Why Sunday Morning?
For many people, it's just another way of saying Sunday. Certainly, as scholars acknowledge, that's part of what John on Patmos or the writer of the Didache mean in using the phrase. The first day of the week which, in typical Semitic fashion, is also the eighth day of the week. The first and the last.
Two reasons are noted in the ancient church to explain why this day, and not the Jewish Sabbath, became the day of gathering.
First, it is the day of the Resurrection. Second, it is the day when God first spoke light into being in the dramatic first chapter of Genesis. From this they concluded the first/eighth day marked the beginning of a creation, which Christ's resurrection then clearly rooted as the first event in the ending of this world and the reformation of New Heaven and New Earth we associate with the age to come.
Church buildings, which began to appear by the early third century, were often configured so that those entering the building would be facing east. That is, facing the rising sun that would mark a new morning. Christian communities developed the tradition of burying their dead with their feet facing due east. Archaeologist still use this practice to identify when Christianity made inroads into new cities and regions: graves with feet facing east. The image was powerful. When the dead were resurrected and stood up, they would be facing the dawn.
The symbolism is rich and theologically deep. It involves both darkness and light.
In Semitic concepts of time, the next day of the week always began with the sunset, not the dawn. The coming of a new day was, first of all, an extended time of darkness. The new day was met with rest not work; with waiting not doing. Many hours after the day had begun, the eastern horizon would gradually brighten, bringing that remarkable transformation from dark hills to green meadows. Finally, the sun itself would majestically emerge, bathing the world in warmth and the bright light of day.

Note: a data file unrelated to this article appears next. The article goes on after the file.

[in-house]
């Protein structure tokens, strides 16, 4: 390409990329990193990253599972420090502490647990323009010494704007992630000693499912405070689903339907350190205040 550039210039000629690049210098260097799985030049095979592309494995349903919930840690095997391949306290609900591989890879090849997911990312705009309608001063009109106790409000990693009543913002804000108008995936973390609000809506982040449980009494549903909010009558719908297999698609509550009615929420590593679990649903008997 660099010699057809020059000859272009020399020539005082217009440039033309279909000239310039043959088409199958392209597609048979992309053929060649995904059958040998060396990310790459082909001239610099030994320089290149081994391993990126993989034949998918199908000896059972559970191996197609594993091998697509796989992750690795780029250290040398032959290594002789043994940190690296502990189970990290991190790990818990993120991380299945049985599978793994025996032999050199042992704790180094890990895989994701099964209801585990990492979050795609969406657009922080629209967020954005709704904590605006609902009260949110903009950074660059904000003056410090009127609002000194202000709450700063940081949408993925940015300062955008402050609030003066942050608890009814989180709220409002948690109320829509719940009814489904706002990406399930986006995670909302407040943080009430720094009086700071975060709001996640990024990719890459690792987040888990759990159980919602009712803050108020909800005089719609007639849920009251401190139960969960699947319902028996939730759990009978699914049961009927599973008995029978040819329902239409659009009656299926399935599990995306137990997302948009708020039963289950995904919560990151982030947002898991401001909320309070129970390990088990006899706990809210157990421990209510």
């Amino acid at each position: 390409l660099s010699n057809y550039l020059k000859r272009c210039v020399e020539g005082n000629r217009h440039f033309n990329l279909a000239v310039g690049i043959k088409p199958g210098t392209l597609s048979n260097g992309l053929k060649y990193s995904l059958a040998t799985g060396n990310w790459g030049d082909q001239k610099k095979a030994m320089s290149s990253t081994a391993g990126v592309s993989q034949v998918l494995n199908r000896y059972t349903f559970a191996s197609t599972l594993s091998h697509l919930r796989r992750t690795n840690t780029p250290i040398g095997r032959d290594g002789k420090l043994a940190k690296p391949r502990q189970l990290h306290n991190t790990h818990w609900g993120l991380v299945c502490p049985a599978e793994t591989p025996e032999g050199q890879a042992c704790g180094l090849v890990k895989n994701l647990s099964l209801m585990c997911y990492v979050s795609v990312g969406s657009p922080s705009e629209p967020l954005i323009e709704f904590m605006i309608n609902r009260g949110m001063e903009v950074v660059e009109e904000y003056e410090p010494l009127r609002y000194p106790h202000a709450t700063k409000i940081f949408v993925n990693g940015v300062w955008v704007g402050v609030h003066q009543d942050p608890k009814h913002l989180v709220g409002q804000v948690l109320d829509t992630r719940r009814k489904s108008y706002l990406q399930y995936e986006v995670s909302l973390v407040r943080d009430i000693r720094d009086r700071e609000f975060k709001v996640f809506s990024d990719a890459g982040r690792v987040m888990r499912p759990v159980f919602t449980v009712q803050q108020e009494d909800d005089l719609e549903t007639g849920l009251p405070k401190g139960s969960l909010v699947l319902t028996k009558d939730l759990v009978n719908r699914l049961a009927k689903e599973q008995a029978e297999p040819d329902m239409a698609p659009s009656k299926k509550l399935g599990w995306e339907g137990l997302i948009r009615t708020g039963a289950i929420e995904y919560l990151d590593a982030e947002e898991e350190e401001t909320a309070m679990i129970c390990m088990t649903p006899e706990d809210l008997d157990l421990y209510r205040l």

The coming of the Messiah, along with his death and resurrection, marked the beginning of a new day of creation. The new world has already begun. But, as any Jew would understand, the new day is first a world still shrouded in darkness. It is in this present darkness that the church exists. An outpost of the new day scattered among the dying shadows of the old.
The coming-again of Messiah will be like the coming of the Sunday morning dawn. The bright light of day will finally disperse the shadows of night. The new creation we now embrace in faith will be in front of our very eyes, like the bright light of morning.
And, so it was, that among the ancient believers, the custom arose of that, when parting for a season, one Christians who say to another, "I will see you in the morning."
When their bodies were eventually laid to rest, that was surely in the minds of those who assured the feet were always facing the dawn. Children to parents. Parents to children. "Rest now, sweet one. I will see you in the morning."
They were all waiting for the Day of the Lord.
Each Lord's Day is a renewal of the watchman's eager waiting on the dawn.
The Lord's Day will then be the Day of the Lord.